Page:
Colorado is the seventh top-producing state for oil, with a tremendous increase from thirty million barrels in 2009 to over ninety-four million barrels in 2014. The negative impact on the Colorado energy sector if the petition was successful would have been disastrous.
Following Great Western’s filing of permits for wells on the Pace property, groups pressured local government to annex the property, which was unincorporated at the time and not part of Windsor.
Although the mayor said no property had been annexed in 125 years and wouldn’t be now, he agreed to the zoning change, with the result being that the land was now under the jurisdiction of Windsor, and Great Western was to follow an entirely different set of rules and best management practices.
What followed were a number of ballot initiatives, a campaign called Raise the Bar, and three and a half years of negotiations with Martin Lind over relocating the project again to his property. Raindance, part of the entrepreneur’s Water Valley development, already had two golf courses and lakes stocked with fish.
A massive service use agreement comprising eighteen separate documents and covering 364 pages was created which resulted in “a solution which we think works well for everybody,” says Creed. Through negotiations, even initial local opponents such as Shawndra Barry came to support the project.
In a letter supporting Great Western’s applications, she wrote: “The combination of assurances made to the impacted community by GWOC and the technological components used in this development allows me to show strong support for the drilling and spacing units and pooling applications.”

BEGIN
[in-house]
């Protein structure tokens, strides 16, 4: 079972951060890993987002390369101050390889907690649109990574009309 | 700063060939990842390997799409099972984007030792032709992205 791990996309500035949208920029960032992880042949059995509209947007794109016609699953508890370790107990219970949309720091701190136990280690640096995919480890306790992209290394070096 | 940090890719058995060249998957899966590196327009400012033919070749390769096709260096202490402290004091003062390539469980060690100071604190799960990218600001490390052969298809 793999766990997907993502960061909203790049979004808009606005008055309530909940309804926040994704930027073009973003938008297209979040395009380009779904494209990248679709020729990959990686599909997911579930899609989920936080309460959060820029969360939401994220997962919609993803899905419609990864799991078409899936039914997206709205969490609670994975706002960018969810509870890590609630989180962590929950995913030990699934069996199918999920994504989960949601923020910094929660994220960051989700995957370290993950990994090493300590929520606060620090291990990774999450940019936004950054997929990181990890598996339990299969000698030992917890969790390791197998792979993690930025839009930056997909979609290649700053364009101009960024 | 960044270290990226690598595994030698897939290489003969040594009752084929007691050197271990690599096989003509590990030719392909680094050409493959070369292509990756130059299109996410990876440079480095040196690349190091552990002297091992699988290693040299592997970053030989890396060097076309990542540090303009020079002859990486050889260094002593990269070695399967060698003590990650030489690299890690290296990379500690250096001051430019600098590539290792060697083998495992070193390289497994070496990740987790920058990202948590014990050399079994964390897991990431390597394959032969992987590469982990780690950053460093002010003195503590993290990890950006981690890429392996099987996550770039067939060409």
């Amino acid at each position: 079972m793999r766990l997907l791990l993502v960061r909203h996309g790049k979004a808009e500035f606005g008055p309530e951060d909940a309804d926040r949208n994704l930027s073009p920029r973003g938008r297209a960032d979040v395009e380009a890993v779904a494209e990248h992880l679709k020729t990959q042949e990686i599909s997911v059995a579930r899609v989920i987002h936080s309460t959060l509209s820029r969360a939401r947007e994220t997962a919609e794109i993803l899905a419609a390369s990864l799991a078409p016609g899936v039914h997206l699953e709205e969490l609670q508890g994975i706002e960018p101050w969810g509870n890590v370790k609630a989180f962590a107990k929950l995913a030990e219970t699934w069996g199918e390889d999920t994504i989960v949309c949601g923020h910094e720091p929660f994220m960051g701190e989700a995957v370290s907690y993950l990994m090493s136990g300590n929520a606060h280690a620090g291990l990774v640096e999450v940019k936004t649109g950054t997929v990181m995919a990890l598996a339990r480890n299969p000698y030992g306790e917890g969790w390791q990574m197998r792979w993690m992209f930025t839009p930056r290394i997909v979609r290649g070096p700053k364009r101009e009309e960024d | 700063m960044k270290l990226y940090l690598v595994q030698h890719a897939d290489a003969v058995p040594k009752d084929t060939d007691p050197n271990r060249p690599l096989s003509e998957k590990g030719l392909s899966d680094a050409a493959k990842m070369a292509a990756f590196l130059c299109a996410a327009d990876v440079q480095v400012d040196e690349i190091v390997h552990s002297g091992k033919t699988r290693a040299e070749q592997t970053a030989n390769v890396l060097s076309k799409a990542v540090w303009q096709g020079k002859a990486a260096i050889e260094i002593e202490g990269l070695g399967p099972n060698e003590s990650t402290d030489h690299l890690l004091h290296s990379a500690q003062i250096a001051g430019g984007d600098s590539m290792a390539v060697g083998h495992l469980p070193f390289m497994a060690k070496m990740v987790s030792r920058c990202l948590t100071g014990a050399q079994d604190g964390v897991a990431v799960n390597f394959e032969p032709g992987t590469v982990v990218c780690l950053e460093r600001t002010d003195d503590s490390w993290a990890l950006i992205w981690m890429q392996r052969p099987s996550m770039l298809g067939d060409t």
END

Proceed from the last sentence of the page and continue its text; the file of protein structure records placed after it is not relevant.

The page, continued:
Barry added, “in my opinion, the proposed Raindance location is the best location to access approximately 2,800 mineral acres for numerous reasons, and GWOV should be commended for all of these reasons.”
“Our position was: the rules work,” says Creed. “The system works. If you just sit down with them, listen and address the concerns of neighbors and residents, the system works. It doesn’t need to be changed. You don’t need setbacks of 2,500 feet or 1,000 feet because, in this industry, we are self-policing in some respects. At Great Western, our default is 1,000 feet. So when we are looking at a new area and we put a halo on these houses, we put 1000-foot halos, and we put 500-foot halos; 500 is the law, 1,000 is our preference. So we try to find a location and where we can build a pad beyond 1,000 feet. We can’t always do that because there isn’t always enough room, but that is our default mode.”
Other anti-oil and gas opponents have been persuaded through education and information and now say that Great Western is one of the best companies in the field when it comes to complying with requests and being receptive.
“The project unfolded. It reached a place where everybody seems to be happy, and we are hoping to build in a couple of months and start drilling later in the summer or fall. It took a long time, but we pulled it off in the end.”